Some ISPs are trying tiered broadband pricing, but AT&T is looking into tiered wireless pricing. While not being up front about issues caused by the data-hogging app phone, AT&T seems to be realizing that it really, really wants iPhone users to use less bandwidth, at least in the short term.
After all, it recently released an iPhone app
designed to make it easy for users to report outages and dropped calls. It's also "normal" for an iPhone to drop 30 percent of its calls in New York City. It is quite obvious that the network simply cannot handle all the traffic (and we don't need Verizon ads
to tell us that).
It's true that voice plans are tiered for all carriers. It's also fact that as a relative data hog, the iPhone is unique. Its users grab far more data than traditional smartphone users, yet still have a $30 all-you-can-eat data plan. When AT&T sells a plan for its wireless-data cards, those are limited to 5GB of usage monthly. After that, customers are charged more based on their usage.
Ralph de la Vega, AT&T's wireless head, announced at an investor conference in New York City on Wednesday that AT&T plans to introduce new pricing for heavy wireless-data users. In other words, look out iPhone users. Small wonder that AT&T has still not offered tethering for its iPhones, right?
De la Vega said 3 percent of smartphone users consume 40 percent of AT&T's network capacity. Unsurprisingly, this sounds like the same sort of argument that Comcast and other ISPs have made in terms of throttling or "network optimization" when bottlenecks occur on their services. According to AT&T, most of the bandwidth is being consumed by streaming-video and audio applications, such as Internet radio.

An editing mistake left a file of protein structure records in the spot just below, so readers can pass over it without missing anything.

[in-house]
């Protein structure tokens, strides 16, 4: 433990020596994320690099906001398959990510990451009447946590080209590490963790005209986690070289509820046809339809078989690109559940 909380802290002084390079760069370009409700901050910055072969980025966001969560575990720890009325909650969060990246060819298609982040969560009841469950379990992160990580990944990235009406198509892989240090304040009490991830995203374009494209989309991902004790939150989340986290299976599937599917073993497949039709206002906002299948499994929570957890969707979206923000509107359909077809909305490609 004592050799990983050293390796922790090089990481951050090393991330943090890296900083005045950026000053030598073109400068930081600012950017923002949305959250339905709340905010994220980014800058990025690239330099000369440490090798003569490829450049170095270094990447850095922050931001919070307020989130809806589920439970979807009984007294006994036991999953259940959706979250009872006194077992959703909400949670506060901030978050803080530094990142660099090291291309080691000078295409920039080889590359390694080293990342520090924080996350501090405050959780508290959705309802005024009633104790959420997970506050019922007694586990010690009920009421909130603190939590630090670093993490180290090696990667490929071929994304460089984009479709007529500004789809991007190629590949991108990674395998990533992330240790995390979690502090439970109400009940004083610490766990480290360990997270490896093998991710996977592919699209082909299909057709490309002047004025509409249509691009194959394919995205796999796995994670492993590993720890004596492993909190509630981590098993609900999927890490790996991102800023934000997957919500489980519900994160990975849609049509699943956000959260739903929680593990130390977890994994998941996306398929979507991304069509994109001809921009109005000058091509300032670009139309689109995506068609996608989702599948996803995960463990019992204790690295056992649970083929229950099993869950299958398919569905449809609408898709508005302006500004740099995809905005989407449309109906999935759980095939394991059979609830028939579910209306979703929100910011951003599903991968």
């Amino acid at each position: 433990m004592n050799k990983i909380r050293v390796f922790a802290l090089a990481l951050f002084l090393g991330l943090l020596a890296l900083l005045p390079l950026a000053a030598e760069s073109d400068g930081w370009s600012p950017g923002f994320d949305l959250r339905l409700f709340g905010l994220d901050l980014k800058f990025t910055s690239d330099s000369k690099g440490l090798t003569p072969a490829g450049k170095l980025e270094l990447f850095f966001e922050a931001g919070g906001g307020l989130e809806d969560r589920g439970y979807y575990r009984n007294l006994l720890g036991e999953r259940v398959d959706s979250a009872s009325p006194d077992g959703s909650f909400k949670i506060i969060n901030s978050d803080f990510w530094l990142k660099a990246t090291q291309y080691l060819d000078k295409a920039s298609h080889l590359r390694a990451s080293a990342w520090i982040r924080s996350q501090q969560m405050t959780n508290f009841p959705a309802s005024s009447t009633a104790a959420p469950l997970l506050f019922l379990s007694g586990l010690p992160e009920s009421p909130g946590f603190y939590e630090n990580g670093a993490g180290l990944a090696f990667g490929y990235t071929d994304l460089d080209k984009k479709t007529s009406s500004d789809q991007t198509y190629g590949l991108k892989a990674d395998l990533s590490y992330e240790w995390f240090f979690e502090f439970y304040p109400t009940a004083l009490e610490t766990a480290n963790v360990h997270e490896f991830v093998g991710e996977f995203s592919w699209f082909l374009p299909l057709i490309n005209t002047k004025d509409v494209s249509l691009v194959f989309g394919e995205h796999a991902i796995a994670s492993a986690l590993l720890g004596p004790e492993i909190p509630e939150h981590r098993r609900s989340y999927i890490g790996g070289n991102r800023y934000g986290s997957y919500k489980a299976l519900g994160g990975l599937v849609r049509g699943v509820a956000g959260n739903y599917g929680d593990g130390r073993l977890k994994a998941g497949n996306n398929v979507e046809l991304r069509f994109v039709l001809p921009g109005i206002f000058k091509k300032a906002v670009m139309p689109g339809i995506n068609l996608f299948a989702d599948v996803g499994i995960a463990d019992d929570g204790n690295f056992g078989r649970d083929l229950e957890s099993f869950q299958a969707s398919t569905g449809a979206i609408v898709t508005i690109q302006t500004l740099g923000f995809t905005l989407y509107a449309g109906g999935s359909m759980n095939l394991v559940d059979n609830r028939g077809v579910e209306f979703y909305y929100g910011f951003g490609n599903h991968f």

It should be interesting to watch the reaction of users on this. Unfortunately for iPhone users, AT&T currently has iPhone exclusivity, so if they do not like what AT&T proposes, they cannot do anything about it, unless they want to switch to a different phone.
This isn't the first time that AT&T has pointed to smartphones as the reason for its network issues. To be honest, despite clamoring for the iPhone to move to the Verizon network, it is unclear if that CDMA network could handle the workload any easier than AT&T's. Perhaps after Android phones have been around on Verizon's network for a while we might have a better feel for that.
It's also unclear what users will think when they discover how a Verizon iPhone would be even more limited in terms of processes that can be run simultaneously than the AT&T version. While background processing does not exist (for the most part) on the iPhone, you can't even make a data connection while on a voice call on Verizon's CDMA network, because of a limitation of the technology.